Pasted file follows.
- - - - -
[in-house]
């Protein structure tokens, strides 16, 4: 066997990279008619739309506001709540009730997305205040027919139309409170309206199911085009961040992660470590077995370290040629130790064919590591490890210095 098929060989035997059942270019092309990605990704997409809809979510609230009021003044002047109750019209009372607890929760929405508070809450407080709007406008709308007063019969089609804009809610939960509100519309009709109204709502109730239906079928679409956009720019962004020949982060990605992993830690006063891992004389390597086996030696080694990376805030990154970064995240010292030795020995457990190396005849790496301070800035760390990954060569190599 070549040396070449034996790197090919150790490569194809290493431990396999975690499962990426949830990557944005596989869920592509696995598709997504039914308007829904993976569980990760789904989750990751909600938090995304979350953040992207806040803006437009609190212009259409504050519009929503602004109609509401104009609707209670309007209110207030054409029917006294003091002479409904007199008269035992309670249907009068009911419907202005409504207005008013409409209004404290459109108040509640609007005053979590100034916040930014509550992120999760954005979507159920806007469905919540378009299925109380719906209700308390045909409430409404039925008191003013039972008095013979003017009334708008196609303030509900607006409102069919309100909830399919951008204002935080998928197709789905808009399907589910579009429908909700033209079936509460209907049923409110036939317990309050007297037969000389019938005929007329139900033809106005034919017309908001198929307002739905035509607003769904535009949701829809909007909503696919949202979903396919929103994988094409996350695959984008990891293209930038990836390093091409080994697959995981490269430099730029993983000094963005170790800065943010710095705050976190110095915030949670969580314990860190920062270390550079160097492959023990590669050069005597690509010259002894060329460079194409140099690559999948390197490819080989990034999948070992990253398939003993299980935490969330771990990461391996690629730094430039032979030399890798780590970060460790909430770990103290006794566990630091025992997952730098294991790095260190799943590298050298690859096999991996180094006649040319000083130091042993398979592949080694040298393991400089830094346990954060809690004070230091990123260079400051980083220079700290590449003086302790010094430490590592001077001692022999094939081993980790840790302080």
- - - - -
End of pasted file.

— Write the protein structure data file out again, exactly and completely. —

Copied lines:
[in-house]
């Protein structure tokens, strides 16, 4: 066997990279008619739309506001709540009730997305205040027919139309409170309206199911085009961040992660470590077995370290040629130790064919590591490890210095 098929060989035997059942270019092309990605990704997409809809979510609230009021003044002047109750019209009372607890929760929405508070809450407080709007406008709308007063019969089609804009809610939960509100519309009709109204709502109730239906079928679409956009720019962004020949982060990605992993830690006063891992004389390597086996030696080694990376805030990154970064995240010292030795020995457990190396005849790496301070800035760390990954060569190599 070549040396070449034996790197090919150790490569194809290493431990396999975690499962990426949830990557944005596989869920592509696995598709997504039914308007829904993976569980990760789904989750990751909600938090995304979350953040992207806040803006437009609190212009259409504050519009929503602004109609509401104009609707209670309007209110207030054409029917006294003091002479409904007199008269035992309670249907009068009911419907202005409504207005008013409409209004404290459109108040509640609007005053979590100034916040930014509550992120999760954005979507159920806007469905919540378009299925109380719906209700308390045909409430409404039925008191003013039972008095013979003017009334708008196609303030509900607006409102069919309100909830399919951008204002935080998928197709789905808009399907589910579009429908909700033209079936509460209907049923409110036939317990309050007297037969000389019938005929007329139900033809106005034919017309908001198929307002739905035509607003769904535009949701829809909007909503696919949202979903396919929103994988094409996350695959984008990891293209930038990836390093091409080994697959995981490269430099730029993983000094963005170790800065943010710095705050976190110095915030949670969580314990860190920062270390550079160097492959023990590669050069005597690509010259002894060329460079194409140099690559999948390197490819080989990034999948070992990253398939003993299980935490969330771990990461391996690629730094430039032979030399890798780590970060460790909430770990103290006794566990630091025992997952730098294991790095260190799943590298050298690859096999991996180094006649040319000083130091042993398979592949080694040298393991400089830094346990954060809690004070230091990123260079400051980083220079700290590449003086302790010094430490590592001077001692022999094939081993980790840790302080």